I firmly believe that as this paper is limited to seven until eight pages it is more important to give a general overview which is more effective to answer the question whether both movements show similarities or not. However I think it is important to undertake several aspect a closer examination in a broader study, which could be, for example, a bachelor thesis.

2. Theatre of the Absurd and In-Yer-Face Theatre: a Comparison

As Agnes M. Kitzler already mentioned it might seem difficult at first sight to compare In-Yer- Face Theatre to the Theatre of the Absurd as they appear to be quite different (Kitzler, 2011:3). In-Yer-Face Theatre on the one hand is a type of drama which is aggressive and merciless including certain scenes of sex and violence ”to explore the extremes of human emotion“ (Sierz, 2001:110) together with dirty language, drug abuse or vomiting on stage it is written by young and wild adults in their twenties (Kitzler, 2011:3). On the other hand, we encounter a theatre, produced by men over the age of forty, who create ”abstract but expressive images of absurdity and stagnation” (ibid.). The producers use dry humour, according to Esslin they try to incline “toward a radical devaluation of language, toward a poetry that is to emerge from the concrete and objectified images of the stage itself” (Esslin, 2001:26). Before comparing these kinds of theatre it appears to be essential to define the basic motives of In-Yer-Face Theatre and absurdist theatre more precisely.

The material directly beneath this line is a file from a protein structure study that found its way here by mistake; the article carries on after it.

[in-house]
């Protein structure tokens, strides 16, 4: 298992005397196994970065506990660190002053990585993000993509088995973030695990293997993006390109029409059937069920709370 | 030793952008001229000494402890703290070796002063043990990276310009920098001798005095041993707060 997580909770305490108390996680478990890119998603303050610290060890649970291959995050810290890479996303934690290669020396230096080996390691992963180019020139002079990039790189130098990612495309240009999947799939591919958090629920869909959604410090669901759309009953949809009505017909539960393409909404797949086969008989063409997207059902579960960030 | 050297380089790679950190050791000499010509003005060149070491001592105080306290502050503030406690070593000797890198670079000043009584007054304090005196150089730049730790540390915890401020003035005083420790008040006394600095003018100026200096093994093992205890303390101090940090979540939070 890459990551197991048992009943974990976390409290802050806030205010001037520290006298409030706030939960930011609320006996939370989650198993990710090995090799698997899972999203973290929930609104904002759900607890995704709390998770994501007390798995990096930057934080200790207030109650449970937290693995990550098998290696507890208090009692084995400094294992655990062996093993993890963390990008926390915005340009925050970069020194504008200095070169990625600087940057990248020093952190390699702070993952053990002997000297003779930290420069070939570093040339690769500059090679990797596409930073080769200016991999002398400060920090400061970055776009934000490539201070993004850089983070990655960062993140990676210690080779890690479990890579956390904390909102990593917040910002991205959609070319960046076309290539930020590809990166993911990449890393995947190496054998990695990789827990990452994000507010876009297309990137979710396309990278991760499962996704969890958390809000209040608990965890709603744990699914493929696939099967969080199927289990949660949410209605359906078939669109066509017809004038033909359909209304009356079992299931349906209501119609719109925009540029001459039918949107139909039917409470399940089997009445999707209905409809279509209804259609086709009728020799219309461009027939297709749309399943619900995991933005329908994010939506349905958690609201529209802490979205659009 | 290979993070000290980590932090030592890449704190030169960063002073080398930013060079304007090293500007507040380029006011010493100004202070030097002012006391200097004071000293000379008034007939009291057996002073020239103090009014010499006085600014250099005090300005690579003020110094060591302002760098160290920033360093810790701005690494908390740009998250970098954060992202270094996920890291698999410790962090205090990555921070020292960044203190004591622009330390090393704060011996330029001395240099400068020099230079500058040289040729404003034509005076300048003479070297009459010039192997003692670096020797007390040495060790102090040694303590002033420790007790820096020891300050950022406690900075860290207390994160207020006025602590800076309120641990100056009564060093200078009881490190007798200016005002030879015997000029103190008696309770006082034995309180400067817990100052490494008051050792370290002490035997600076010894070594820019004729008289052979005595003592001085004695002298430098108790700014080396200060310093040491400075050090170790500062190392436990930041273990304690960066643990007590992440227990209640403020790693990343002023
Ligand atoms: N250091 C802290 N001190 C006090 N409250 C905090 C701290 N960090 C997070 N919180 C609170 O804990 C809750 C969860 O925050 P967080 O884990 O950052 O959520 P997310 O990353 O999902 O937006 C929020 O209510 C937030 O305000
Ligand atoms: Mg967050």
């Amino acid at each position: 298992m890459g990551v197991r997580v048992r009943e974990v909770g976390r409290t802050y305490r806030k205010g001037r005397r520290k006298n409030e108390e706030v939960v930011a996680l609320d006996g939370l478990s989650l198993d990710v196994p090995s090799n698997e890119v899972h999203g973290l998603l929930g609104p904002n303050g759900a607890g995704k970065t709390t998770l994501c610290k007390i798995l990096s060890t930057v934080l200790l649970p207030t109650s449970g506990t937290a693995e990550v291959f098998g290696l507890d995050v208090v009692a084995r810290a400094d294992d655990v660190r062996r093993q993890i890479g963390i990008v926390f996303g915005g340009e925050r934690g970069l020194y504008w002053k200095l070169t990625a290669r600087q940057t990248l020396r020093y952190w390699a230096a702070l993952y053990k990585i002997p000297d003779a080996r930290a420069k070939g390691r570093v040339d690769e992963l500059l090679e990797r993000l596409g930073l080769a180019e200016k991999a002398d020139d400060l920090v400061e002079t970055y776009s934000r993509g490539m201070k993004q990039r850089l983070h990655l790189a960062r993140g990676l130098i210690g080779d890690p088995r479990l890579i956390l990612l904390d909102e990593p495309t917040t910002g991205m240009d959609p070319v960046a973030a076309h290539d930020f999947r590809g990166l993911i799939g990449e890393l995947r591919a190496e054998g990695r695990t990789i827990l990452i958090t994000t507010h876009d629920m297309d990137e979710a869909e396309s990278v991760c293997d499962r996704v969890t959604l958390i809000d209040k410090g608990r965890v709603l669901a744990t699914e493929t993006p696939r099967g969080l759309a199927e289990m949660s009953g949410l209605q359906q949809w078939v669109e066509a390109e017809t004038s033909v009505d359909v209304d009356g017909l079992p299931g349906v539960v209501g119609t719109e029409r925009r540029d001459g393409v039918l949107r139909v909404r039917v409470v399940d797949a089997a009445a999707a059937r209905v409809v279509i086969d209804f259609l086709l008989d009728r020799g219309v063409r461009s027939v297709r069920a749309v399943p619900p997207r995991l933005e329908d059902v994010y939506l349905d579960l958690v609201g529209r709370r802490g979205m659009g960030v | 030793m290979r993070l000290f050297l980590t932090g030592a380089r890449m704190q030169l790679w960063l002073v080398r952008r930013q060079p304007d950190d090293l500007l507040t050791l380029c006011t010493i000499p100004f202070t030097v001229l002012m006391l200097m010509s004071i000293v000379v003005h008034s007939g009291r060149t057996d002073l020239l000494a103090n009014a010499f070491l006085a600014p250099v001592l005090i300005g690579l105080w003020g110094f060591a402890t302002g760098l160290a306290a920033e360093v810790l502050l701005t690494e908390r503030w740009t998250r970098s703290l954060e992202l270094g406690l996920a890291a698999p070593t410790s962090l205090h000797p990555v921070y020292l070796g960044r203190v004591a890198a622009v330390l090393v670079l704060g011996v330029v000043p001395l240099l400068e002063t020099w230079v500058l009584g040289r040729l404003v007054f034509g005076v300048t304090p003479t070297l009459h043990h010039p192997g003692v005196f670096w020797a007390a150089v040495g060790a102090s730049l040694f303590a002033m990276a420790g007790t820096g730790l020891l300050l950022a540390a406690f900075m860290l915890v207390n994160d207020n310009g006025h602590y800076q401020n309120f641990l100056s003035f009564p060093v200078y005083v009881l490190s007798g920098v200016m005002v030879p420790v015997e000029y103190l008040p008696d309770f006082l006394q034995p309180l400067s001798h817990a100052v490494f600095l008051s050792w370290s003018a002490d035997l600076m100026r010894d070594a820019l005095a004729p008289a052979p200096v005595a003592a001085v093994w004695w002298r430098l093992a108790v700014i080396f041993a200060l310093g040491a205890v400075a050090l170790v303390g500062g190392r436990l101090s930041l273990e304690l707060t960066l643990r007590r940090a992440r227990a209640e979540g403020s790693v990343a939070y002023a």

2.1. In-Yer-Face Theatre